Phil Walden, whose Macon, Ga.-based Capricorn Records launched the Allman Brothers Band and became known as "the citadel of Southern rock" in the 1970s, has died. He was 66.
Walden died at his home in Atlanta on Sunday after a long battle with cancer, said his daughter, Amantha Walden.
In a career that began when he started managing Otis Redding and booking shows for other R&B artists in the late '50s, Walden launched Capricorn Records in 1969.
Capricorn earned a reputation as the South's most successful independent record label in the 1970s, with acts such as the Allman Brothers Band and the Marshall Tucker Band.
The label's roster included such artists as Wet Willie, Elvin Bishop and the Dixie Dregs.
"Phil was there at the beginning, and we could not have accomplished what we have without him," Gregg Allman and the other members of the Allman Brothers Band said in a statement Monday.
For The Record
Los Angeles Times Thursday April 27, 2006 Home Edition Main News Part A Page 2 National Desk 1 inches; 39 words Type of Material: Correction
Walden obituary: The obituary for Capricorn Records founder Phil Walden in Tuesday's California section said President Carter appeared at the annual Capricorn Barbecue and Summer Games hosted by Walden in 1976. Carter was still a candidate at the time.
Walden's life and career, however, were a roller coaster, and his music empire collapsed in the late '70s.
He overcame problems with cocaine and alcohol in the '80s and reentered the record business with a revived Capricorn Records in the early '90s.
"He was a brilliantly talented, instinctive music man who lived a wild life," Joe Smith, former president of Warner Bros. Records, which had a distribution deal with Walden's label in the 1970s, told The Times on Monday.
"He had a great ear" for music, Smith said. "Phil was a tremendously colorful guy, slightly wacko ... and in Macon, Ga., he was a king."
In Macon, Walden was known for hosting the annual Capricorn Barbecue and Summer Games, held at a lakeside amusement park he owned.
The free, invitation-only extravaganza featured live entertainment by Capricorn acts and touring bands. President Carter made a brief appearance at the 1976 event.
Walden had been an early supporter of Carter, then the governor of Georgia, during Carter's presidential run, producing a series of benefit concerts during a crucial period in the campaign.
Born in Greenville, S.C., on Jan. 11, 1940, Walden grew up in Macon, where he became an early fan of the R&B music of Joe Turner, the Midnighters and the Clovers.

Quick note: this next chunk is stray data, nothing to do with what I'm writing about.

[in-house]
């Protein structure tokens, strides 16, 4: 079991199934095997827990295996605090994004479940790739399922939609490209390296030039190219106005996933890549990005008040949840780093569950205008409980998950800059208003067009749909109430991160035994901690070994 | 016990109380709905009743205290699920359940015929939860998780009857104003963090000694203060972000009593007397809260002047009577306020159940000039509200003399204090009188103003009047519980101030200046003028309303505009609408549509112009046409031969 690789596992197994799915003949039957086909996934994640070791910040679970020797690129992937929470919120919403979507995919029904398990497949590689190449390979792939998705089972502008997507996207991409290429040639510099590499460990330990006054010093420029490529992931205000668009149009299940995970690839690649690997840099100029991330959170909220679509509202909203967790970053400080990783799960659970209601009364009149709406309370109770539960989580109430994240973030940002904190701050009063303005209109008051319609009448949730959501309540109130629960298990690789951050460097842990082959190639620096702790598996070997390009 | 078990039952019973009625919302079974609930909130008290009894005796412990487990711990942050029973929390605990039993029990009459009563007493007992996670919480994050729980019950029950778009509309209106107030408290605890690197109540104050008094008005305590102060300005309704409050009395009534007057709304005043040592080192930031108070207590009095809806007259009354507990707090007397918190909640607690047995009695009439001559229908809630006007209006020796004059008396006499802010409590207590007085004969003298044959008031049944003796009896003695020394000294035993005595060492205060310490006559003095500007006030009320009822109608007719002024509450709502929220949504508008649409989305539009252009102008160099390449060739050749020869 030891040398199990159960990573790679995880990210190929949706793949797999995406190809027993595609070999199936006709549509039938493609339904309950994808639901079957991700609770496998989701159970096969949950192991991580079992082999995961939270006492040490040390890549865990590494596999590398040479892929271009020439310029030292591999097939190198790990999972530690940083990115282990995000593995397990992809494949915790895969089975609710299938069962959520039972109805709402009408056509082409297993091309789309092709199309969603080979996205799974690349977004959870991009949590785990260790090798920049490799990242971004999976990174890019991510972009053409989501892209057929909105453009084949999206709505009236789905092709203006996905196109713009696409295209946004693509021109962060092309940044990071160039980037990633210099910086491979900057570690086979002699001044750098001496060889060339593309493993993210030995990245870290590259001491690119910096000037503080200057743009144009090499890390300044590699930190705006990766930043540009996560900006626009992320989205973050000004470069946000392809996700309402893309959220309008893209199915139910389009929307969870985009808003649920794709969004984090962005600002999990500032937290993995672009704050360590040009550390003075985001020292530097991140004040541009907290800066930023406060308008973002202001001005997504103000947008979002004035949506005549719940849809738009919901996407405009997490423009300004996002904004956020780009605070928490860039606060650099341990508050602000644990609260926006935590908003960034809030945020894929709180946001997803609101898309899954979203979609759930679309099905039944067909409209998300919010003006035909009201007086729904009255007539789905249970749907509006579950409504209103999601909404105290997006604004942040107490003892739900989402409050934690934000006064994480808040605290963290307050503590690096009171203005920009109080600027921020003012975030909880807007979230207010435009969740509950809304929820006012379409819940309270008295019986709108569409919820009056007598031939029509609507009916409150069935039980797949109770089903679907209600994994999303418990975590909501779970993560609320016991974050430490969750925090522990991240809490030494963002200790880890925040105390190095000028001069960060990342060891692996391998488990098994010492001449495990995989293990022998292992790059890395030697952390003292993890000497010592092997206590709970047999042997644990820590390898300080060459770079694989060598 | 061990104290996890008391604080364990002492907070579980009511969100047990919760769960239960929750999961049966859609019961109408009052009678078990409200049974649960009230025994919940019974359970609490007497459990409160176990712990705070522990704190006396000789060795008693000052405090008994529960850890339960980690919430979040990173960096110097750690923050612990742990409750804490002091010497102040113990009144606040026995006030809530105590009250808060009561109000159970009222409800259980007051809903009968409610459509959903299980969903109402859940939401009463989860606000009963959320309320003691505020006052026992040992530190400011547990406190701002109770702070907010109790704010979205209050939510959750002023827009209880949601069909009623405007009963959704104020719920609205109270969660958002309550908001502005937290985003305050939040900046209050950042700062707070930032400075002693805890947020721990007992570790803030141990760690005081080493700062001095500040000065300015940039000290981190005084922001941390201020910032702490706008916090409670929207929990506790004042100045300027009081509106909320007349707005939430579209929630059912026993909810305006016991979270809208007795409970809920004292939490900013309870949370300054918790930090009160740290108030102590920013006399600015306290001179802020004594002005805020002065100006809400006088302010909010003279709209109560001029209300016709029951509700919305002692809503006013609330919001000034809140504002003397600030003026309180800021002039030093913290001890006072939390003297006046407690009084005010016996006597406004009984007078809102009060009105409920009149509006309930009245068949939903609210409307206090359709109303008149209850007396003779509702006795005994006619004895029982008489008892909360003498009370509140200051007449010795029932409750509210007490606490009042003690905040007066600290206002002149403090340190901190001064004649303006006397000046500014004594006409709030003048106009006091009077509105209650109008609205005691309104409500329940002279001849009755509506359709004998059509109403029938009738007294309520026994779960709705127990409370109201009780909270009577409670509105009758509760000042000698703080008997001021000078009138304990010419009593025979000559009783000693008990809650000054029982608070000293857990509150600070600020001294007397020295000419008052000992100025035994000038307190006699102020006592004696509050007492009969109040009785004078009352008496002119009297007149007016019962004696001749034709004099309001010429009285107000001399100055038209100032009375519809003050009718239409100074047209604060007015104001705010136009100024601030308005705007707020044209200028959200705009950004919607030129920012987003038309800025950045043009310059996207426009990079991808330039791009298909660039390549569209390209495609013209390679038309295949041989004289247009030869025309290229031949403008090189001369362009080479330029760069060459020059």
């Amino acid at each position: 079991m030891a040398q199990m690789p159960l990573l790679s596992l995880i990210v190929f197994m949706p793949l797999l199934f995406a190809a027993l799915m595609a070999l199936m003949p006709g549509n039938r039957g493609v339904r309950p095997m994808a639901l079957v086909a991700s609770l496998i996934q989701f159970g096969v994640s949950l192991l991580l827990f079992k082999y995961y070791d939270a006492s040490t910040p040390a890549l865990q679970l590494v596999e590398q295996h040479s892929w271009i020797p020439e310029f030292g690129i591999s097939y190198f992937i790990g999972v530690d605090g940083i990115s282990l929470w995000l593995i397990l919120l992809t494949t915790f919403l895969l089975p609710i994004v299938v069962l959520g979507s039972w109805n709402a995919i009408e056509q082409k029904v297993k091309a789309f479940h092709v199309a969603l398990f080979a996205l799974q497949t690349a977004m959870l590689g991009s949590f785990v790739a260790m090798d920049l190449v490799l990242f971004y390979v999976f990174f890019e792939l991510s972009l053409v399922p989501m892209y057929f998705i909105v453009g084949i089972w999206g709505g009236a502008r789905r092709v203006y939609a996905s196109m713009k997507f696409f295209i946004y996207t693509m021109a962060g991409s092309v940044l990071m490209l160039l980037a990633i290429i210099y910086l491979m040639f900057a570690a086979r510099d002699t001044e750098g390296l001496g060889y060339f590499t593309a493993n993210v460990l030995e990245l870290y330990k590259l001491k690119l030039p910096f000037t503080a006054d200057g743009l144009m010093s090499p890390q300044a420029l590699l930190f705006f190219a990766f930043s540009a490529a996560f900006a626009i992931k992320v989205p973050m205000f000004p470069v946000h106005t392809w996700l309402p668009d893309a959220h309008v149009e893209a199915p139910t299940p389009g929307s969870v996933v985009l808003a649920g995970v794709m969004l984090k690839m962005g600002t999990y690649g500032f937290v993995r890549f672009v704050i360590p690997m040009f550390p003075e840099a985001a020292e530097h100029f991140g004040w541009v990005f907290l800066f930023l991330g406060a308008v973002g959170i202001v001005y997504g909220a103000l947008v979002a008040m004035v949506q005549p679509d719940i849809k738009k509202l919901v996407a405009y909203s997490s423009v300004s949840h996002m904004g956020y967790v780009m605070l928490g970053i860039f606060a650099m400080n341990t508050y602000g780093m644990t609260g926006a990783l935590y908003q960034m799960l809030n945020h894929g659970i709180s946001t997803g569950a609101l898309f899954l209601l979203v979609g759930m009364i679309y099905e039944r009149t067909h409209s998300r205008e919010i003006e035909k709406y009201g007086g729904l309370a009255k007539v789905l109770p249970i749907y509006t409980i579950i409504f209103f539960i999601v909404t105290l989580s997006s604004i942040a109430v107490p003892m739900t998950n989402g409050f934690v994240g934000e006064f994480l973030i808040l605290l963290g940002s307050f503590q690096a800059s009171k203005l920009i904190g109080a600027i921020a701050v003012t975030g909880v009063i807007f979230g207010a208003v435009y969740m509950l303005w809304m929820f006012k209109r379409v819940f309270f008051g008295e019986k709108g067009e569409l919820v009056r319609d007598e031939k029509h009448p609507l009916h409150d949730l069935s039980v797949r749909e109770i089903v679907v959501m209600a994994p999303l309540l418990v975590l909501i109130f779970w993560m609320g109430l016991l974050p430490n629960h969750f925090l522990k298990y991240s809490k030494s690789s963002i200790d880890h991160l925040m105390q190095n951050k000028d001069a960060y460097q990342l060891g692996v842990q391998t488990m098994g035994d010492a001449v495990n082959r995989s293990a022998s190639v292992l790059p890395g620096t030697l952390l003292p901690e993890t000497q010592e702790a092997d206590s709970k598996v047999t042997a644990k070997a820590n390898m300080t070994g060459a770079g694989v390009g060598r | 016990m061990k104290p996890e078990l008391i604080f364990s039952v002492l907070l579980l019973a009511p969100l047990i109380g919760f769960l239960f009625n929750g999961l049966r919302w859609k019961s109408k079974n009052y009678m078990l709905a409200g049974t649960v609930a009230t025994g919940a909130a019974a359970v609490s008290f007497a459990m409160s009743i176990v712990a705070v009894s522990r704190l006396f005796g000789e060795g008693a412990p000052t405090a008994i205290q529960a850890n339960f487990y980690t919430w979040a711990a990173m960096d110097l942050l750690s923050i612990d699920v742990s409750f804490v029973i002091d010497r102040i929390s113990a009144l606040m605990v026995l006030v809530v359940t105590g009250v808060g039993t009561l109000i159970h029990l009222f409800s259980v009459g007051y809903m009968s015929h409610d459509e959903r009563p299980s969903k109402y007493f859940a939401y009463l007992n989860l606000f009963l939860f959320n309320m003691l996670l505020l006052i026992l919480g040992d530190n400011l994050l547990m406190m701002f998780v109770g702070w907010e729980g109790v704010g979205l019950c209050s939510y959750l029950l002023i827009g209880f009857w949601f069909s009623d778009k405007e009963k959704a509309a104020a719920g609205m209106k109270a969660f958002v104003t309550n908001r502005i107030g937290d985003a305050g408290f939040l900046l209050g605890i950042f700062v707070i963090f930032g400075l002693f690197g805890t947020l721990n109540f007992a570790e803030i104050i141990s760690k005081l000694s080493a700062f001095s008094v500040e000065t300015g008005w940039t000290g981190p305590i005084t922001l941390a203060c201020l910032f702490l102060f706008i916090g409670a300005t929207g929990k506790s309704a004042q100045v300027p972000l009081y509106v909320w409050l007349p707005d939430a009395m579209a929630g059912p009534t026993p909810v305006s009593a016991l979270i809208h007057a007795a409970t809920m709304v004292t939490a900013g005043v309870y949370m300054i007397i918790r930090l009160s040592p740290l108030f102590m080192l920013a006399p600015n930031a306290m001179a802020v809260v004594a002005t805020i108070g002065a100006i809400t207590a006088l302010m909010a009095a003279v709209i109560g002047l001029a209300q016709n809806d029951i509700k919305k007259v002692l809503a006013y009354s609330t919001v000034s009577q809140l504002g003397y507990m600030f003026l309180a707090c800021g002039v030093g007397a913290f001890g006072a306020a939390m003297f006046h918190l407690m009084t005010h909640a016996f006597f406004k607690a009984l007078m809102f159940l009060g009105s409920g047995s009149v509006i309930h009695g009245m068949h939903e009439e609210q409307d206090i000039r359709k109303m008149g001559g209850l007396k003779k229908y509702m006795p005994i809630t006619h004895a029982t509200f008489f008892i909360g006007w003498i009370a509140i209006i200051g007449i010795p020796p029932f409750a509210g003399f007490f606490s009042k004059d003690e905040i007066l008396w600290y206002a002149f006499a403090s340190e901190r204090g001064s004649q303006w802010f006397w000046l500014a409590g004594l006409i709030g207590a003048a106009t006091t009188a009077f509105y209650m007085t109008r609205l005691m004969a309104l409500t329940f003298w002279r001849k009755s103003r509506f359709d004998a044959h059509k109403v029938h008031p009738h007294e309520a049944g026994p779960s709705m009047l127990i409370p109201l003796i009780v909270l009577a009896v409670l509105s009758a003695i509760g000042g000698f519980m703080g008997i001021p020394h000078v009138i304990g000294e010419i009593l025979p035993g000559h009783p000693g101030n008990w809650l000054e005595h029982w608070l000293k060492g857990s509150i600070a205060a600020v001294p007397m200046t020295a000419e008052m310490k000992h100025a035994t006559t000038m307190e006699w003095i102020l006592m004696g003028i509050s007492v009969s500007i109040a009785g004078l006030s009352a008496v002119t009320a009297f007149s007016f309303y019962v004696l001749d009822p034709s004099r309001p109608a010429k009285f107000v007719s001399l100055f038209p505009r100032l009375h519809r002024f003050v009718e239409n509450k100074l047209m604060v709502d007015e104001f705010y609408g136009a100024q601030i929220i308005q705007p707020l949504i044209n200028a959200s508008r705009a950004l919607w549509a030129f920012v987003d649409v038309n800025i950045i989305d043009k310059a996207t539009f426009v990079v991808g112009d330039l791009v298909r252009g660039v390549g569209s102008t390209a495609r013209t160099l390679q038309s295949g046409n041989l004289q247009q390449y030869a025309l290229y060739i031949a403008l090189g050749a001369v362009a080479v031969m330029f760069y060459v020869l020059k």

Walden was a student at Mercer University in Macon in 1959 when he began operating an artists management company.
Phil Walden Artists and Promotions was headquartered in a downtown Macon professional building: a $33-a-month, 9-by-12-foot office furnished with Army surplus desks, a telephone and a portable typewriter.
"For my first contract, I wasn't old enough, and my father had to cosign with me," Walden told the Chicago Tribune in 1991.
One of his first clients was Redding, a then-unknown young R&B singer whom he first met at an amateur contest at a Macon theater.
Beginning in 1962, Redding recorded a string of hits, including "Respect" and "Try a Little Tenderness."
"Otis and I enjoyed a particularly close relationship," Walden told Billboard in 1991. "Our relationship went far beyond a manager-artist relationship."
From his success with Redding, Walden began managing or booking other R&B acts, including Sam and Dave, Joe Tex, Percy Sledge and Clarence Carter.
Walden and Redding had planned to build a recording studio together and be more in involved in production, but their plans ended when Redding died in a plane crash in 1967 at age 26.
Instead, with the support of Jerry Wexler, an influential executive at Atlantic Records, Walden launched Capricorn Records.
The label, which was initially distributed by Atlantic Records, was intended to be an R&B singles label. But, Walden told the Chicago Tribune, "quite honestly, after Otis' death, black music just didn't seem the same for me.... I had tried before to get some rock 'n' roll clients [to manage] and now I was hellbent on proving I could come up with some rock groups" for the Capricorn label.
After hearing a tape of Wilson Pickett performing "Hey Jude," Walden recalled in the 1991 interview, he asked the producer who the guitarist was.
"He said it was some longhaired hippie guy down in Muscle Shoals [Ala.]. I said: 'I'm going to Muscle Shoals. I'm gonna sign him and put a group around this guy.' "
The guitarist was Duane Allman. Shortly after the release of the 1971 breakthrough album, "The Allman Brothers Band at Fillmore East," which went platinum, Allman died in a motorcycle accident.
In 1977, Capricorn ended its distribution deal at Warners and Walden moved to PolyGram Records. It was, he later told the Associated Press, "an unfortunate decision, a terrible decision."
When PolyGram was hit hard by an industrywide slump two years later, Capricorn had to file for bankruptcy.
In the mid-'80s, Walden's heavy drinking and cocaine use led him to Alcoholics Anonymous and, he later said, he remained clean and sober.
"I had lost my family, lost everyone who had been close to me," he told the Associated Press in 1991. "I was probably just pretty offensive to anyone I ran into."
In 1991, Walden made a distribution deal with Warner Bros. Records and relaunched Capricorn Records in Nashville, with the Georgia rock band Widespread Panic as the label's first act.
In 2000, Walden sold Capricorn for a reported $13 million to New York-based Volcano Records and started a new label, Velocette, in Atlanta.
He went into semiretirement around 2001, and the label is now run by his daughter and his nephew Jason Walden.
In addition to his daughter, Walden is survived by his wife, Peggy; his son, Philip M. Walden Jr.; four grandchildren; and his brother, Alan.